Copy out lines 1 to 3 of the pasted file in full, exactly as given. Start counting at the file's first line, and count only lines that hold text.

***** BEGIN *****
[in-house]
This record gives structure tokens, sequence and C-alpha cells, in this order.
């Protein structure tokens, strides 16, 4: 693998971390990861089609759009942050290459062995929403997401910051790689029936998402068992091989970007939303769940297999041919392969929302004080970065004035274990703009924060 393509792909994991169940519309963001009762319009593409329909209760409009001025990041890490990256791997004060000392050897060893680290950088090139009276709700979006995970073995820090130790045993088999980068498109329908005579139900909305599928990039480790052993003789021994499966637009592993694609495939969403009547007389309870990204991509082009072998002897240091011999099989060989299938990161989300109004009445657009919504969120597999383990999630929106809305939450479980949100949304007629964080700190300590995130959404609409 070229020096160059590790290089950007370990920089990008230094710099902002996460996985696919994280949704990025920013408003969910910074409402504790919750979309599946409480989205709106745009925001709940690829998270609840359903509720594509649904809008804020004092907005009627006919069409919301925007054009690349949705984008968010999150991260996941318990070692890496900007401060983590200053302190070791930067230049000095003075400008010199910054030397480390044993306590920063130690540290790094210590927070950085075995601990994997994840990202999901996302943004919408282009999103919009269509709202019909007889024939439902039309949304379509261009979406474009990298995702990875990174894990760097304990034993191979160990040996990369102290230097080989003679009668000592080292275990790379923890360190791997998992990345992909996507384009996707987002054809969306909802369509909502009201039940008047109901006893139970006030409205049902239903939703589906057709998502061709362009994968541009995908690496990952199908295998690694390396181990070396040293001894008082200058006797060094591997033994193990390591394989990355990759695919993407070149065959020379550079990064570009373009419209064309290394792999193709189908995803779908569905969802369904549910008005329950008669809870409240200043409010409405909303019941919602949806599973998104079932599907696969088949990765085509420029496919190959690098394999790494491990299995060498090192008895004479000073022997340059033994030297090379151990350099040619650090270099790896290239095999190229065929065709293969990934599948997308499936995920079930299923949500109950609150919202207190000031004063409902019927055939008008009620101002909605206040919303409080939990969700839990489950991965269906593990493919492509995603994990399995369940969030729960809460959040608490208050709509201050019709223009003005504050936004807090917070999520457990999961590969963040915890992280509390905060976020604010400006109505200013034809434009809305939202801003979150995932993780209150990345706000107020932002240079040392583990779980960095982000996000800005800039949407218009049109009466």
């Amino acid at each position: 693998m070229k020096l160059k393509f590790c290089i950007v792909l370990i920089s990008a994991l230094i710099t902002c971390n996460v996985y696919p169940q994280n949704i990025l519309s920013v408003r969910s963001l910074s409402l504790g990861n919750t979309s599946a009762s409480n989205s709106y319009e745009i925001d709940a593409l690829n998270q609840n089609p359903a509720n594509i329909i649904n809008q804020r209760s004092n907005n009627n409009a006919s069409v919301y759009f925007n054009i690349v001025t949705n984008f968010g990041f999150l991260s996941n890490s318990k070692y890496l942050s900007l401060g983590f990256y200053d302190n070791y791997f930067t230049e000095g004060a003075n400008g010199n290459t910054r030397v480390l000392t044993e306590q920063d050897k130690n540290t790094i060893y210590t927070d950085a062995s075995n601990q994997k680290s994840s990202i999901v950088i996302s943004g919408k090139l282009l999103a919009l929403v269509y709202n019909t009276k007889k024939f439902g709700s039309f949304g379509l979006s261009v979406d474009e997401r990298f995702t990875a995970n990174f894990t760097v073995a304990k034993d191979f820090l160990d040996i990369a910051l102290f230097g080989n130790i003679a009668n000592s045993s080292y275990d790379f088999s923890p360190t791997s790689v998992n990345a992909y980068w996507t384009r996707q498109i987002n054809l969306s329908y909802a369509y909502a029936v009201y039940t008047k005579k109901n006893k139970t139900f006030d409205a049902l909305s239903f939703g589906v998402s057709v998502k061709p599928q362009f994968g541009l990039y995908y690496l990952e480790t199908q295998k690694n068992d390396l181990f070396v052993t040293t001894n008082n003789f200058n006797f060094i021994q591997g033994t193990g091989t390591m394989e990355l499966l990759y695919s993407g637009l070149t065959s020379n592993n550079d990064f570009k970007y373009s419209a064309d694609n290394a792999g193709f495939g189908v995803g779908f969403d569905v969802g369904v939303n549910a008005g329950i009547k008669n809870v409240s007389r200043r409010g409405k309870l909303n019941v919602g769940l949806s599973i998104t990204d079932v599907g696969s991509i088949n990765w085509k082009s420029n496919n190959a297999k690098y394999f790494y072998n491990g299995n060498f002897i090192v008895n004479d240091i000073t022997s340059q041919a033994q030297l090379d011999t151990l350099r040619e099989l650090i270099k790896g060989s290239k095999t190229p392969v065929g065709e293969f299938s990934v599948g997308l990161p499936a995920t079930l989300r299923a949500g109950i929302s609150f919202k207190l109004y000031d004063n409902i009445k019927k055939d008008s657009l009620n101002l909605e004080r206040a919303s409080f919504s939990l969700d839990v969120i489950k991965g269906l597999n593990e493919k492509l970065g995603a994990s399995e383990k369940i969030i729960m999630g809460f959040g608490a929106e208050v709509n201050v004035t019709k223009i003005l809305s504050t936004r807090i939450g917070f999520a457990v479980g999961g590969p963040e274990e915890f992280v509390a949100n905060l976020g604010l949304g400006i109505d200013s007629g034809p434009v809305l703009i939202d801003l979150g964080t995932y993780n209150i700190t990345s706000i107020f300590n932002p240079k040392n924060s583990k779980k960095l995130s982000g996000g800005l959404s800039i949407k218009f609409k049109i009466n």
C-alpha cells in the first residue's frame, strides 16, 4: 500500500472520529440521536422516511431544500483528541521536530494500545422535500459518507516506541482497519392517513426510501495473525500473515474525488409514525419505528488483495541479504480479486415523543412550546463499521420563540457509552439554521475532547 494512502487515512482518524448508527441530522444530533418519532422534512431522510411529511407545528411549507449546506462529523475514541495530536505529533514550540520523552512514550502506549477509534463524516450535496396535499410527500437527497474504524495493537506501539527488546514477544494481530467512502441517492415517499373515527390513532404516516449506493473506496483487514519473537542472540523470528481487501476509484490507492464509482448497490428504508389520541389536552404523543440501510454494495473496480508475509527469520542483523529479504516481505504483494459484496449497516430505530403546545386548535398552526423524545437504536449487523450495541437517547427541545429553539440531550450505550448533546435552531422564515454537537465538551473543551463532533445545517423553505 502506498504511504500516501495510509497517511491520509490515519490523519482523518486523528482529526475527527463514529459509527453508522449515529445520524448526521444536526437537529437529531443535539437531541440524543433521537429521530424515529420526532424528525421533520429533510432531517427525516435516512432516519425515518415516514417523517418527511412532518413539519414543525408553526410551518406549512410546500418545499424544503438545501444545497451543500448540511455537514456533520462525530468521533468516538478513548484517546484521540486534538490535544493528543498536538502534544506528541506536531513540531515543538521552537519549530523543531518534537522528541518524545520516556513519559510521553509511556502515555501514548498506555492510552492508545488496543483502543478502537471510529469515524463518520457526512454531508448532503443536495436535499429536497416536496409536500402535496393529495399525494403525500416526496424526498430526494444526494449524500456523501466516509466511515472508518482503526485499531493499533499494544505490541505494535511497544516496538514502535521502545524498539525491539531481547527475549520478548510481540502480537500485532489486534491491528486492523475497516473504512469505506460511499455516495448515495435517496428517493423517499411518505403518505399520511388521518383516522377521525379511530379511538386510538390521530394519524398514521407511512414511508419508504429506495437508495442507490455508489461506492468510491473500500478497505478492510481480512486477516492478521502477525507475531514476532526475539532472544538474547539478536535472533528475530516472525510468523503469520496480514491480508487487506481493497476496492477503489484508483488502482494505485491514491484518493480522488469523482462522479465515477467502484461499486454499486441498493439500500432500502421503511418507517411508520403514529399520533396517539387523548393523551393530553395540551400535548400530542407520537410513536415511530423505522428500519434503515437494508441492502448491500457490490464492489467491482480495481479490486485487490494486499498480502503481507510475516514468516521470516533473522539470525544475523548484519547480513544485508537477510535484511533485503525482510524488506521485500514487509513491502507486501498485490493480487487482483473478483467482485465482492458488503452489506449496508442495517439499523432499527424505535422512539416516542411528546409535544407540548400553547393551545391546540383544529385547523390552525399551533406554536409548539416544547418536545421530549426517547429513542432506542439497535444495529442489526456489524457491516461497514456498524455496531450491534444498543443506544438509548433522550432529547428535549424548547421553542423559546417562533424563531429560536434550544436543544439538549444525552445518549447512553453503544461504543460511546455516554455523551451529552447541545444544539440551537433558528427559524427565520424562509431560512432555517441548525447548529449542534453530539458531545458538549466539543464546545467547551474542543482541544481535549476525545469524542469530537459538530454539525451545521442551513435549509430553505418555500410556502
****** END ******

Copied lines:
[in-house]
This record gives structure tokens, sequence and C-alpha cells, in this order.
């Protein structure tokens, strides 16, 4: 693998971390990861089609759009942050290459062995929403997401910051790689029936998402068992091989970007939303769940297999041919392969929302004080970065004035274990703009924060 393509792909994991169940519309963001009762319009593409329909209760409009001025990041890490990256791997004060000392050897060893680290950088090139009276709700979006995970073995820090130790045993088999980068498109329908005579139900909305599928990039480790052993003789021994499966637009592993694609495939969403009547007389309870990204991509082009072998002897240091011999099989060989299938990161989300109004009445657009919504969120597999383990999630929106809305939450479980949100949304007629964080700190300590995130959404609409 070229020096160059590790290089950007370990920089990008230094710099902002996460996985696919994280949704990025920013408003969910910074409402504790919750979309599946409480989205709106745009925001709940690829998270609840359903509720594509649904809008804020004092907005009627006919069409919301925007054009690349949705984008968010999150991260996941318990070692890496900007401060983590200053302190070791930067230049000095003075400008010199910054030397480390044993306590920063130690540290790094210590927070950085075995601990994997994840990202999901996302943004919408282009999103919009269509709202019909007889024939439902039309949304379509261009979406474009990298995702990875990174894990760097304990034993191979160990040996990369102290230097080989003679009668000592080292275990790379923890360190791997998992990345992909996507384009996707987002054809969306909802369509909502009201039940008047109901006893139970006030409205049902239903939703589906057709998502061709362009994968541009995908690496990952199908295998690694390396181990070396040293001894008082200058006797060094591997033994193990390591394989990355990759695919993407070149065959020379550079990064570009373009419209064309290394792999193709189908995803779908569905969802369904549910008005329950008669809870409240200043409010409405909303019941919602949806599973998104079932599907696969088949990765085509420029496919190959690098394999790494491990299995060498090192008895004479000073022997340059033994030297090379151990350099040619650090270099790896290239095999190229065929065709293969990934599948997308499936995920079930299923949500109950609150919202207190000031004063409902019927055939008008009620101002909605206040919303409080939990969700839990489950991965269906593990493919492509995603994990399995369940969030729960809460959040608490208050709509201050019709223009003005504050936004807090917070999520457990999961590969963040915890992280509390905060976020604010400006109505200013034809434009809305939202801003979150995932993780209150990345706000107020932002240079040392583990779980960095982000996000800005800039949407218009049109009466």